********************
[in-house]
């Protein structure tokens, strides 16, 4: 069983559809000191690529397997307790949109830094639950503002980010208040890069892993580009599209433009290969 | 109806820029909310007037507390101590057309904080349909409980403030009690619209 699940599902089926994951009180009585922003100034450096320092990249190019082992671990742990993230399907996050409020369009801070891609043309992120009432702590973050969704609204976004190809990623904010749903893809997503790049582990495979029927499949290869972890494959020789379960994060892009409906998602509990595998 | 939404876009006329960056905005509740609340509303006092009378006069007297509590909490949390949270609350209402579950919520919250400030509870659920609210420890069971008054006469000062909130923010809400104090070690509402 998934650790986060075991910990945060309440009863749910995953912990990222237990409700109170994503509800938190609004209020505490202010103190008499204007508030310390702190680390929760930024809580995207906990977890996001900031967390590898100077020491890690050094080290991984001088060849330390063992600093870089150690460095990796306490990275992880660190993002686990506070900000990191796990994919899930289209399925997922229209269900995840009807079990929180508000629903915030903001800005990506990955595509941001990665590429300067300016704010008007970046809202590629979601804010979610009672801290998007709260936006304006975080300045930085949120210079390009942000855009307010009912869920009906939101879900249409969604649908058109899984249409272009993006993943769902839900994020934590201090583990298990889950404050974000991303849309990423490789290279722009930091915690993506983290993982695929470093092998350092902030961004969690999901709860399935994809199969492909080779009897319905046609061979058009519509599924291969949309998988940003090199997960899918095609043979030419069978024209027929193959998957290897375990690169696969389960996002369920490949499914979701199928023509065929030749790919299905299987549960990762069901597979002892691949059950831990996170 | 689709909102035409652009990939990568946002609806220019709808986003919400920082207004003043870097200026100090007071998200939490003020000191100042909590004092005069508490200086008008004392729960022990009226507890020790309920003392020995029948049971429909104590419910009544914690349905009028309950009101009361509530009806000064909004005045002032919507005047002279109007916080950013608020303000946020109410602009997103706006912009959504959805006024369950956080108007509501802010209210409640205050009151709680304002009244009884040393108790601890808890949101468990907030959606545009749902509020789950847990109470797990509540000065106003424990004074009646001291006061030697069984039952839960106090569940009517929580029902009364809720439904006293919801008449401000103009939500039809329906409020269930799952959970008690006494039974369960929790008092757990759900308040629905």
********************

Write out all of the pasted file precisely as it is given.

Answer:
[in-house]
């Protein structure tokens, strides 16, 4: 069983559809000191690529397997307790949109830094639950503002980010208040890069892993580009599209433009290969 | 109806820029909310007037507390101590057309904080349909409980403030009690619209 699940599902089926994951009180009585922003100034450096320092990249190019082992671990742990993230399907996050409020369009801070891609043309992120009432702590973050969704609204976004190809990623904010749903893809997503790049582990495979029927499949290869972890494959020789379960994060892009409906998602509990595998 | 939404876009006329960056905005509740609340509303006092009378006069007297509590909490949390949270609350209402579950919520919250400030509870659920609210420890069971008054006469000062909130923010809400104090070690509402 998934650790986060075991910990945060309440009863749910995953912990990222237990409700109170994503509800938190609004209020505490202010103190008499204007508030310390702190680390929760930024809580995207906990977890996001900031967390590898100077020491890690050094080290991984001088060849330390063992600093870089150690460095990796306490990275992880660190993002686990506070900000990191796990994919899930289209399925997922229209269900995840009807079990929180508000629903915030903001800005990506990955595509941001990665590429300067300016704010008007970046809202590629979601804010979610009672801290998007709260936006304006975080300045930085949120210079390009942000855009307010009912869920009906939101879900249409969604649908058109899984249409272009993006993943769902839900994020934590201090583990298990889950404050974000991303849309990423490789290279722009930091915690993506983290993982695929470093092998350092902030961004969690999901709860399935994809199969492909080779009897319905046609061979058009519509599924291969949309998988940003090199997960899918095609043979030419069978024209027929193959998957290897375990690169696969389960996002369920490949499914979701199928023509065929030749790919299905299987549960990762069901597979002892691949059950831990996170 | 689709909102035409652009990939990568946002609806220019709808986003919400920082207004003043870097200026100090007071998200939490003020000191100042909590004092005069508490200086008008004392729960022990009226507890020790309920003392020995029948049971429909104590419910009544914690349905009028309950009101009361509530009806000064909004005045002032919507005047002279109007916080950013608020303000946020109410602009997103706006912009959504959805006024369950956080108007509501802010209210409640205050009151709680304002009244009884040393108790601890808890949101468990907030959606545009749902509020789950847990109470797990509540000065106003424990004074009646001291006061030697069984039952839960106090569940009517929580029902009364809720439904006293919801008449401000103009939500039809329906409020269930799952959970008690006494039974369960929790008092757990759900308040629905």